George Frederick Handel’s Messiah is 272 years old, but the Vancouver Bach Choir is bringing something new to its upcoming production of the seasonal classic. In fact, you can make that four new things, in the form of its four vocal soloists. Soprano Rachel Fenlon, mezzo Sylvia Szadovszki, tenor Martin Sadd, and baritone Aaron Durand aren’t exactly strangers to Vancouver audiences, but the general consensus is that they’re all young singers on the verge of a glittering future, and this Messiah is a chance to hear them shine before they’re swept onto the international stage.
It’s an opportunity that Fenlon, at least, is eager to grasp.
“It’s an amazing piece of music,” she says, on the line from the West End apartment where she’s staying between out-of-town engagements. “I feel that it has everything. I feel like it has the acrobatic vocal fireworks, and it has these amazing, jaw-dropping, long, lyrical melodies, and somehow it all comes together and it tells this incredible story. I think that’s why it touches so many people, and why it’s timeless.”
The soprano hasn’t always been a fan. “I didn’t grow up with the Messiah being played in my house or anything,” she stresses. “But I discovered it in first year in the university choir at UBC. I really will never forget the first read-through, and just being completely stunned by the work. I was captivated from beginning to end.”
What makes this Bach Choir production even more special is that it illustrates the links between four of the most important classical music organizations in our city. Some of the players are more closely connected than others: the Vancouver Symphony Orchestra, for example, will provide the instrumental support for this Messiah, as is usually the case when the Bach Choir mounts a major undertaking. But the UBC music department plays a role, too: Fenlon, Szadovszki, Sadd, and Durand are all graduates of its opera program. It was there that they came to the attention of Vancouver Opera chorus director Leslie Dala, who was scouting prospects for the inaugural year of the company’s Young Artists Program, a sort of finishing school for emerging operatic stars. He was so impressed that he enrolled them all.
“For the first year we wanted to have the best odds of having a successful program,” Dala explains, in a separate telephone interview from his home. “So these were really excellent singers, but also people whose work we knew a little bit. And I think they had a great time last year: they were all given main-stage opportunities and major understudy roles, as well as some concert and recital work.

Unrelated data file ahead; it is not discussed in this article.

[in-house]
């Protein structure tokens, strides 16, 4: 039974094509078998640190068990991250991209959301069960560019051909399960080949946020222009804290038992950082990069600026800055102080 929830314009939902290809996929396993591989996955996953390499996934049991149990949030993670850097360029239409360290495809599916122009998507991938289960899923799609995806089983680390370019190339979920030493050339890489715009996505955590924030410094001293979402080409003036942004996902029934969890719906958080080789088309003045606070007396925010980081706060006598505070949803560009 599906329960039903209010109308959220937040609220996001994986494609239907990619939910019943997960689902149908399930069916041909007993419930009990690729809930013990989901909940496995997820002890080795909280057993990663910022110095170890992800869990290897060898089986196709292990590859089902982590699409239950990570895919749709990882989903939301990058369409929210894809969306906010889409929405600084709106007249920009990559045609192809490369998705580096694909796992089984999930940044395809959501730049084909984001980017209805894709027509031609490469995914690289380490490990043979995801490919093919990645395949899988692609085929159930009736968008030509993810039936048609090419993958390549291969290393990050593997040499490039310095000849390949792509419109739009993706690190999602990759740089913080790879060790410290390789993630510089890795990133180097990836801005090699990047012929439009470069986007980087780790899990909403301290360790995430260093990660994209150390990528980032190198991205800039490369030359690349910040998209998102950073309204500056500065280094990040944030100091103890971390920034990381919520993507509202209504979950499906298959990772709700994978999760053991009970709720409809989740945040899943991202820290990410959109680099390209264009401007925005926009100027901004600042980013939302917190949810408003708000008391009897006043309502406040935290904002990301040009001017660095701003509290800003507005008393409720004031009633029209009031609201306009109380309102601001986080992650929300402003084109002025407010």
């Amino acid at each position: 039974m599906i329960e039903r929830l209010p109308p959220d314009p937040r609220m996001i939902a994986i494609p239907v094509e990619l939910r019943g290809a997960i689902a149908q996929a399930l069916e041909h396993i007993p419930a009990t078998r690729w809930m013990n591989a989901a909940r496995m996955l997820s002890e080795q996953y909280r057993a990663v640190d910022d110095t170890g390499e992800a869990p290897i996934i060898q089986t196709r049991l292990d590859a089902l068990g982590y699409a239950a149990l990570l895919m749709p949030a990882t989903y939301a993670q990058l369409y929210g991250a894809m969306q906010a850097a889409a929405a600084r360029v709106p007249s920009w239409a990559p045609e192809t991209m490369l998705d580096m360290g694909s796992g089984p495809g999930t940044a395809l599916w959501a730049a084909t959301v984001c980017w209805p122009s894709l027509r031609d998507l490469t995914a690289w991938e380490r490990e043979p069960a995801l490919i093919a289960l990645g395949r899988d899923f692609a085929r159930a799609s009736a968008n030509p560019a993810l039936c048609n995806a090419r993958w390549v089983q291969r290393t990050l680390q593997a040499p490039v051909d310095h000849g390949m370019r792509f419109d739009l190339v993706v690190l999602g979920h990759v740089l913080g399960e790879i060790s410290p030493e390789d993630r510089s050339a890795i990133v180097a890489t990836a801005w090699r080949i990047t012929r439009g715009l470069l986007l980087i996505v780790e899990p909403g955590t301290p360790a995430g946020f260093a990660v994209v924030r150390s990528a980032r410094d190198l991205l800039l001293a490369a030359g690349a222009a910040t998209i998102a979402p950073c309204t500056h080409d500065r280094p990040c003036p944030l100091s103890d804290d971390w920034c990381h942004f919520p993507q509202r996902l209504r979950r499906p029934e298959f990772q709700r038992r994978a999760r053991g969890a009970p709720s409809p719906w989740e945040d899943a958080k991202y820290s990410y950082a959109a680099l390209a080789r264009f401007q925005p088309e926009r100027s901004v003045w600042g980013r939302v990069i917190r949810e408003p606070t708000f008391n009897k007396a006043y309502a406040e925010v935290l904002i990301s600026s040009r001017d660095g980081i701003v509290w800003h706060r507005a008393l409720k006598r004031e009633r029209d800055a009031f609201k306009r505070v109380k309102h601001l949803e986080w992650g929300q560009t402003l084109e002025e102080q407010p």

“As the year was winding down I thought, ‘It would be great to have the four of them back to do something different,’” he adds—and in the context of his other job, as the Bach Choir’s music director, that’s exactly what he’s done. “They were all available, which I was very happy about.”
Asked what his four young soloists will bring to Handel’s well-worn charts, Dala suggests that “a kind of freshness” will likely be their major contribution. “And I think a kind of enthusiasm, as well,” he continues. “Not to say that people who have sung it many, many times aren’t enthusiastic, but I think they’ll bring a genuine sort of excitement. Again, it’s a high-stakes sort of Messiah, if I may say that. It’s at the Orpheum, and it’s with the VSO, and it’s with a large choir, and it’s a rather highly publicized performance as far as Messiahs in this city go. So I think there’s a kind of cachet with that.”
Fenlon doesn’t disagree, but thinks Handel’s choral masterpiece has enough cachet of its own to attract a crowd.
“I have lots of friends who aren’t in the arts at all, and for them classical music is often about them just not knowing what to expect, or whether it’s worth their time,” she says. “But I sang this work last year with the Victoria Symphony, and I had tons of people come out that don’t ever listen to classical music by choice, except when I make them—and they were all just absolutely enthralled, three hours later. They really were!”
The Vancouver Bach Choir presents George Frederick Handel’s Messiah at the Orpheum on Saturday (December 14).